Inez Bordeaux was at times left broke, homeless, and living in a halfway house over the years of unpleasant interactions with the criminal justice system in St Louis, Missouri. But the only time she ever felt hopeless was during the month she was incarcerated in the city’s infamous “workhouse” jail in 2016.
“I might not come out on the other side of this,” Bordeaux recalled thinking to herself. Her first three days were spent in solitary confinement after staff witnessed her crying, and deemed her a suicide risk.
“They took all my clothes and gave me a suicide smock, I couldn’t call anyone, talk to anyone, or read anything,” Bordeaux said.
A registered nurse and mother of four, Bordeaux was being held in the workhouse on a technical probation violation. Like 98% of inmates there, she was legally innocent but Bordeaux was being detained pre-trial because she couldn’t afford her $25,000 bail.
She describes the rest of her month in the workhouse as full of black mold, rats and blocked toilets churning up fetid waste. She was denied any outdoors time and basic feminine hygiene products.
“I say all the time that the workhouse is a hopeless place,” Bordeaux said. “When you first walk in you can feel the hopelessness. You can feel the desperation.”
Bordeaux was lucky to get out after just a month: the average stay in the St Louis workhouse is more than 190 days.
Today, Bordeaux is part of a growing movement of organizers, lawyers and those formerly incarcerated at the workhouse calling for the building, formally known as Medium Security Institution, to be shuttered.
Earlier this month, the campaign #closetheworkhouse released a report demanding its closure, and calling the workhouse a site of “unspeakably hellish conditions” and an extension of a racist criminal justice system.
Of those incarcerated in the St Louis workhouse, 90% are black, despite the fact that less than 50% of the city is black.
The report follows a class action file by the not-for-profit civil rights law firm ArchCity Defenders in November alleging that the site routinely violates the constitutional rights of inmates.
“This report highlights the systemic disparities and structural racism which have plagued our region for decades,” said ACD’s executive director, Blake Strode. “The workhouse in many ways symbolizes these destructive forces.”
Organizers’ problem with the workhouse goes far beyond the the “hellish conditions” and deeper into the way the city uses incarceration – frequently as an answer to minor technical and fine-related violations.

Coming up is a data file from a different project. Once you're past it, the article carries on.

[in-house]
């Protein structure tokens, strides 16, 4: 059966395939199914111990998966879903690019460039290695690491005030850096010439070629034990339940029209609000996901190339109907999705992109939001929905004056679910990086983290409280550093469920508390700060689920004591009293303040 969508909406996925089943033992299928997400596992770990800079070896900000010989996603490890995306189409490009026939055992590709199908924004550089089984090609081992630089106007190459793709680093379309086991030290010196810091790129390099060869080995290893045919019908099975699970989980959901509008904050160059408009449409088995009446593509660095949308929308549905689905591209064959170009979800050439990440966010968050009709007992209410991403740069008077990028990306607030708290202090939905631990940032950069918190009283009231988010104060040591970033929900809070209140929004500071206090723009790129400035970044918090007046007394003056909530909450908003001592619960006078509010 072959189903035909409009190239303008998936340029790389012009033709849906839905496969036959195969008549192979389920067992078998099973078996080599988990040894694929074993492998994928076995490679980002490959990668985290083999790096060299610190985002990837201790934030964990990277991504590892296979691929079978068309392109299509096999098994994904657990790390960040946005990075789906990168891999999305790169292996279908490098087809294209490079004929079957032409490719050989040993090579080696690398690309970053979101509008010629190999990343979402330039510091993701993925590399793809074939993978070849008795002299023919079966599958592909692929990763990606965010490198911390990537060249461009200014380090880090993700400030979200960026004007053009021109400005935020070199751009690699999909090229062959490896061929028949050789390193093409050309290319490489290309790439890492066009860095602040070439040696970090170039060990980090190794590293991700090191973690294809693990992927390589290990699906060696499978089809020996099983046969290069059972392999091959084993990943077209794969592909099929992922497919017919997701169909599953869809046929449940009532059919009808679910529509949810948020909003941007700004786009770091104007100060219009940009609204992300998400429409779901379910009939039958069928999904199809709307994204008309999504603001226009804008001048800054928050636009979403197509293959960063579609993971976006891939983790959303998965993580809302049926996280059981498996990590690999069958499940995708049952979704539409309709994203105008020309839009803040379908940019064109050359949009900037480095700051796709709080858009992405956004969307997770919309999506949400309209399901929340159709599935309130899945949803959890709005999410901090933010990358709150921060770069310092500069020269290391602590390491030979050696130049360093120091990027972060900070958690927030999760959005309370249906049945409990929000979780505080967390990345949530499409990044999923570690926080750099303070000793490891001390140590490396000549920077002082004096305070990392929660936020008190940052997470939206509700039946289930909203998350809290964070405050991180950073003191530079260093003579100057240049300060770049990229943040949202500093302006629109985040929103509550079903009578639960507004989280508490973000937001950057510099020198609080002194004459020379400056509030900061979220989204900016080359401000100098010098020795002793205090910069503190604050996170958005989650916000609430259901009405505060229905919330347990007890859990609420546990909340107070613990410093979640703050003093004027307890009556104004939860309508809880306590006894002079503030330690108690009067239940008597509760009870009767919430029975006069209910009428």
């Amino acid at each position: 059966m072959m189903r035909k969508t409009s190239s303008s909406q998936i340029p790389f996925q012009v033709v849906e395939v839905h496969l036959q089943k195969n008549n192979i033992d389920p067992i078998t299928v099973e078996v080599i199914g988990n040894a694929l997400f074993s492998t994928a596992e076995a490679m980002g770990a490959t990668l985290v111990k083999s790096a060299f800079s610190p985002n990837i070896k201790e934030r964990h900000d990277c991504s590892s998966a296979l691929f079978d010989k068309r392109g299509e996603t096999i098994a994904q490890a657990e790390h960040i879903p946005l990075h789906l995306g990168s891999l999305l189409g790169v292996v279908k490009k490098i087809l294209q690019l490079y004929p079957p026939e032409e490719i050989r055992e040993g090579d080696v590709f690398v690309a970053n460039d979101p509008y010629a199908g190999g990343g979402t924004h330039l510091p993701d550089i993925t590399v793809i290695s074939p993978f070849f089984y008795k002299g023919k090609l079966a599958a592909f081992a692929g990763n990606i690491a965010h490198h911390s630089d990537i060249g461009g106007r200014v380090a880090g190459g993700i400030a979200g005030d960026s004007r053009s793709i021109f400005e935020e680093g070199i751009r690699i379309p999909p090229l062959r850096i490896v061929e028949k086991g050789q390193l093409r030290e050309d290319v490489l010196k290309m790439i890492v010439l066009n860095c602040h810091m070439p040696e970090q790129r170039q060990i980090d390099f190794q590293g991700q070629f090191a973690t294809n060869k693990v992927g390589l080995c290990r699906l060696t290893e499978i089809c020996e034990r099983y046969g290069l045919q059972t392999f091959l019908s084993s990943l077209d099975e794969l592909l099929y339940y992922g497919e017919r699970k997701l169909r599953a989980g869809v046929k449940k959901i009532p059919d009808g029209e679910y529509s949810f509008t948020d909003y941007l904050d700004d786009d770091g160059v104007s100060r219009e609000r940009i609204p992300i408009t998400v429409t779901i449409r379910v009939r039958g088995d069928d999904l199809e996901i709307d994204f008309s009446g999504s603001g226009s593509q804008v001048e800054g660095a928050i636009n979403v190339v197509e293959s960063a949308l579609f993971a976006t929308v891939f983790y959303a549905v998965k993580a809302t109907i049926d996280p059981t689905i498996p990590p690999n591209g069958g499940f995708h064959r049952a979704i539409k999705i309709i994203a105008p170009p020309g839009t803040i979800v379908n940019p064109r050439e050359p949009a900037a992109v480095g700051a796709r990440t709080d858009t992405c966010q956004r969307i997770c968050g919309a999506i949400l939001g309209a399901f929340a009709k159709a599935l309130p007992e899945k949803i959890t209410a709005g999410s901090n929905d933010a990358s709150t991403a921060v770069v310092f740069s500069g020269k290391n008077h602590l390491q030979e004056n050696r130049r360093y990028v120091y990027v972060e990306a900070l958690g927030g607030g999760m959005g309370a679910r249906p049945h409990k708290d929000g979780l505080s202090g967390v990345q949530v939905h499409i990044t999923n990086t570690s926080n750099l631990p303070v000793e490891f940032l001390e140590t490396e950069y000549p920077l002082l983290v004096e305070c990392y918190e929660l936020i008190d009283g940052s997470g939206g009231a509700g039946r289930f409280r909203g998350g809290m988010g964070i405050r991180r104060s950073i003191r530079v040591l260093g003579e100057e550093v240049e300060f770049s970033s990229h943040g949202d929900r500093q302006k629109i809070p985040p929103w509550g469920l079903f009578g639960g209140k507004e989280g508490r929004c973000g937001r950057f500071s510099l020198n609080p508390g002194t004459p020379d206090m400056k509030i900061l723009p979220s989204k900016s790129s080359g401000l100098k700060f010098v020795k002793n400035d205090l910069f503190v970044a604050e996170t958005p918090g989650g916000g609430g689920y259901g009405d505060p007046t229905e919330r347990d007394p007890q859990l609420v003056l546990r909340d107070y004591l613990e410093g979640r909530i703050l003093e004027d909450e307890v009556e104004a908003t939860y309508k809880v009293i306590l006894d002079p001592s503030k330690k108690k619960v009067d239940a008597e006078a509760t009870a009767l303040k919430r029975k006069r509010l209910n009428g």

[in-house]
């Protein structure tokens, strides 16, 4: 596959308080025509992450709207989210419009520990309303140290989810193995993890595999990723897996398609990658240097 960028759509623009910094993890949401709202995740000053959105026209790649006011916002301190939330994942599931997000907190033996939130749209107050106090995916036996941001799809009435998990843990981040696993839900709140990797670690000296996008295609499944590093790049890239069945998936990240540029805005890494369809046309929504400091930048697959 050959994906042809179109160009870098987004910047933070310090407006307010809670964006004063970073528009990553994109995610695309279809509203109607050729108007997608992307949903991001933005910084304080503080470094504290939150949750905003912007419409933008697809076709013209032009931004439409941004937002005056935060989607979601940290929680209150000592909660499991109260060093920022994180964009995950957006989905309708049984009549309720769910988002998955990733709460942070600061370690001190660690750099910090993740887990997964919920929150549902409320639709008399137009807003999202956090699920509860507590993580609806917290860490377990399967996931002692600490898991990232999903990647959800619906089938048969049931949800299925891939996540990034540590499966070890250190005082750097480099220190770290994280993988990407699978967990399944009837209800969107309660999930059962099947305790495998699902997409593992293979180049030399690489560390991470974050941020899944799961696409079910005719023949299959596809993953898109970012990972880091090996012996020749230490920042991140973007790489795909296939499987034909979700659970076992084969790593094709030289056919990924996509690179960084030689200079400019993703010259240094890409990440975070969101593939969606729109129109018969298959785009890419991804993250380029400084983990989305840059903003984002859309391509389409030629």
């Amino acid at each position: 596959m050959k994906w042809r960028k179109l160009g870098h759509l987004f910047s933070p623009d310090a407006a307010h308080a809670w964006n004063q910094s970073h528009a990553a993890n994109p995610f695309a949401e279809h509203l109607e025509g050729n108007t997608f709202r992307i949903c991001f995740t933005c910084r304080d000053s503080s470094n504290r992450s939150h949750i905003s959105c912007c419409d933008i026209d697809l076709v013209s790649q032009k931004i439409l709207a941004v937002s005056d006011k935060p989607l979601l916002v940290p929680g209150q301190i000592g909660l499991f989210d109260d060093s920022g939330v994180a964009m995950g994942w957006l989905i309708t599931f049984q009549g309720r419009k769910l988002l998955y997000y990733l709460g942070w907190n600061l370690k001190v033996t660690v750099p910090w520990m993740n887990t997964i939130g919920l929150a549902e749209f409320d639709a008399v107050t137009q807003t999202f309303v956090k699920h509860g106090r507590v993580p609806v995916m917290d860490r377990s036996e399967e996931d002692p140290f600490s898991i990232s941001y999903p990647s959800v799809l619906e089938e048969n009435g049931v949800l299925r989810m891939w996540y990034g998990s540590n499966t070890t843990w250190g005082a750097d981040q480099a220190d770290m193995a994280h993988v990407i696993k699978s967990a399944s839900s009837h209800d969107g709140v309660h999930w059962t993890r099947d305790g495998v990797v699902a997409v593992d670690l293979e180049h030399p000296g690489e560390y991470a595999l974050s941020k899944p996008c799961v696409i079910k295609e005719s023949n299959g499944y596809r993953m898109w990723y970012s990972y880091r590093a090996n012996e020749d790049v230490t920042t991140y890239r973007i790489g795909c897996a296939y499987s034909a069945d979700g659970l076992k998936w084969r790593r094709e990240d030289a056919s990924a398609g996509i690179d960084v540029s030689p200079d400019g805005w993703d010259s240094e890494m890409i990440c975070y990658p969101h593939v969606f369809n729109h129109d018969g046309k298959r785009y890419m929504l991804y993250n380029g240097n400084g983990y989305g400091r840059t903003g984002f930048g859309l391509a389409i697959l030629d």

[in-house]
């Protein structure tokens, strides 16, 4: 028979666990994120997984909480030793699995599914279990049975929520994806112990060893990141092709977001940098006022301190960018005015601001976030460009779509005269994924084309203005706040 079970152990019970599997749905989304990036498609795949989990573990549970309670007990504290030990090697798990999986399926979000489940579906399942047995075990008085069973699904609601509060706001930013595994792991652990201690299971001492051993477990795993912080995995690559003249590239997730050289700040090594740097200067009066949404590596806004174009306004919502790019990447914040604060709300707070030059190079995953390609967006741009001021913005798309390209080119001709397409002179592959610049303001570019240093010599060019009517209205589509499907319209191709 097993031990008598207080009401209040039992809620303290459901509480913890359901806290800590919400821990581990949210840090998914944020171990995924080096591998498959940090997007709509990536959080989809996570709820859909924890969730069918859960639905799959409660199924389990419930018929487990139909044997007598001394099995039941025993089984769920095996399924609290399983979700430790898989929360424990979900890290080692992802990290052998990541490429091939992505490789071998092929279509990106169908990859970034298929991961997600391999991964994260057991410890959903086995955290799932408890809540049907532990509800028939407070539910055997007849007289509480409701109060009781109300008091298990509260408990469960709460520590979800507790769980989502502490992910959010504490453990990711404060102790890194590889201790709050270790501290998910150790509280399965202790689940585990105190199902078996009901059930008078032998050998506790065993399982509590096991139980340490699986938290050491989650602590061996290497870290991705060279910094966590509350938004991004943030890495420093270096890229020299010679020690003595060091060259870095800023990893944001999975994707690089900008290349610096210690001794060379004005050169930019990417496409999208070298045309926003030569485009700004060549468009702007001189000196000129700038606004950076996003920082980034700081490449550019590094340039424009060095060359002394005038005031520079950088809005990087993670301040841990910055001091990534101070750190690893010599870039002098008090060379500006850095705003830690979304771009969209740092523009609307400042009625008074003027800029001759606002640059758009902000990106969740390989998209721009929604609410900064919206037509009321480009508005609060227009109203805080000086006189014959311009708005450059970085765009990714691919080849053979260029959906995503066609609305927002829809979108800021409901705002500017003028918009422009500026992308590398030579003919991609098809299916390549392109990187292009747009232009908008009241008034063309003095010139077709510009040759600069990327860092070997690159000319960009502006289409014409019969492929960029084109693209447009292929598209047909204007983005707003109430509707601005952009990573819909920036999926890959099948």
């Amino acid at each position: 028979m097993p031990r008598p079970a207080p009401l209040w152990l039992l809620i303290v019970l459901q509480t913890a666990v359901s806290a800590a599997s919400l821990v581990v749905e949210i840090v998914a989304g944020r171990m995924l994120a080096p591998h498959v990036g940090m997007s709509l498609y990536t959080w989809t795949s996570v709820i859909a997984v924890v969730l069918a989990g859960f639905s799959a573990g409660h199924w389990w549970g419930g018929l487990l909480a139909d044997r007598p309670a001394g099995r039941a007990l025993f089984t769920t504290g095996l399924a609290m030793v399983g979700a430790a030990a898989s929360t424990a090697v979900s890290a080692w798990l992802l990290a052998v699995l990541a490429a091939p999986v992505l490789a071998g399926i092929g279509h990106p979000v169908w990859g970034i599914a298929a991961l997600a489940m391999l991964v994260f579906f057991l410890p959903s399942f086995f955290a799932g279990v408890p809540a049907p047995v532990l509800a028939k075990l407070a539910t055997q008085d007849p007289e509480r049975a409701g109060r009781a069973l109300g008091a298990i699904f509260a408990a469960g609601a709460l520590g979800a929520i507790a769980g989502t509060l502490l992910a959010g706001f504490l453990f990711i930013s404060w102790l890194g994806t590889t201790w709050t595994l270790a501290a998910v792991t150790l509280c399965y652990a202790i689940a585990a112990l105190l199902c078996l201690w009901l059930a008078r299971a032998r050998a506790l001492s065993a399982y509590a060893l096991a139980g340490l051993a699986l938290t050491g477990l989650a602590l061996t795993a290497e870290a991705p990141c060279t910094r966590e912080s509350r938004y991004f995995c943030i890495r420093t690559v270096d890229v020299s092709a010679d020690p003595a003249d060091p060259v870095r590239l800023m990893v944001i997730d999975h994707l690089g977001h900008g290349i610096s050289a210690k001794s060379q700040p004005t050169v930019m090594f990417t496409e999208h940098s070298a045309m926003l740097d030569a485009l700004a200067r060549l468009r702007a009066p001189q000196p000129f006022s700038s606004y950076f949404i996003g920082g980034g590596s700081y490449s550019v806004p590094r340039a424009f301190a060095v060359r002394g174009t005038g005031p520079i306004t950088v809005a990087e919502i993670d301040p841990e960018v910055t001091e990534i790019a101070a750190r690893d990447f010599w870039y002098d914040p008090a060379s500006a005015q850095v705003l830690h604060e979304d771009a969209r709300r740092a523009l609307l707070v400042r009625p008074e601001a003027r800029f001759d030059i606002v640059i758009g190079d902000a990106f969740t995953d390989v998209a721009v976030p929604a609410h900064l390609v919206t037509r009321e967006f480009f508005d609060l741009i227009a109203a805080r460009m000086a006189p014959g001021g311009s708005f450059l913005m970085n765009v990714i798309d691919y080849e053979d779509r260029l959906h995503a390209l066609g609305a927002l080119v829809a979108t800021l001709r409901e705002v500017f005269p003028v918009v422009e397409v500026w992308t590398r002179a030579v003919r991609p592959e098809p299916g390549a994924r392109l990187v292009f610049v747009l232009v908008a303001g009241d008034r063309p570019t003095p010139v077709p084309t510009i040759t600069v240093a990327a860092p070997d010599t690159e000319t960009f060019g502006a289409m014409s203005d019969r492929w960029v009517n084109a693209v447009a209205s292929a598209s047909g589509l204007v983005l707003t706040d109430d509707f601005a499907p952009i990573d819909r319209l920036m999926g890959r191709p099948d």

The #closetheworkhouse campaign minces no words and calls the facility a debtors’ prison, noting that most inmates are presumed innocent and would be free to leave but for unaffordable bail amounts. The median bail in St Louis is $25,000, roughly the same as the city’s per-capita annual income – simply out of reach for most.
The organizers’ concerns run parallel with a broader movement in the US to end money-based bail practices, and likening pre-trial detention in jails to modern-day debtors’ prisons.
Back at the workhouse, too many people are incarcerated and that the bail system needs to be reformed.
Inez Bordeaux’s story of how she wound up in the workhouse is typical. In 2011 Bordeaux was pulled over, as black drivers in Missouri frequently are, and informed that there was a warrant out for her arrest for a larceny. She was miffed: “I had no idea what I had stolen.
Prosecutors later informed her that the charges stemmed from an overpayment of unemployment benefits. If she went to court and lost, Bordeaux might not only have been looking at prison time, she would have lost her job too. “I couldn’t still be a nurse and have a felony charge,” Bordeaux said, so she took a plea agreement for probation.
In 2012, a glitch in the system assigned Bordeaux a new probation officer who no longer worked at the agency. When she was pulled over again in 2016, she was arrested for a probation violation because she never reported to an officer – who was not available to report to in the first place.
Bordeaux, who had lost her nursing credentials for a year, is back working with patients but still reflects on all that the system and the workhouse have cost her. “The time with my kids, the educational opportunities, the jobs, the money.”
Today, she spends much of her free time committed to closing the workhouse. “Every time I get the microphone, I’m calling out all elected officials in the city: get on the right side of this issue or get voted out in 2020. It’s that simple.”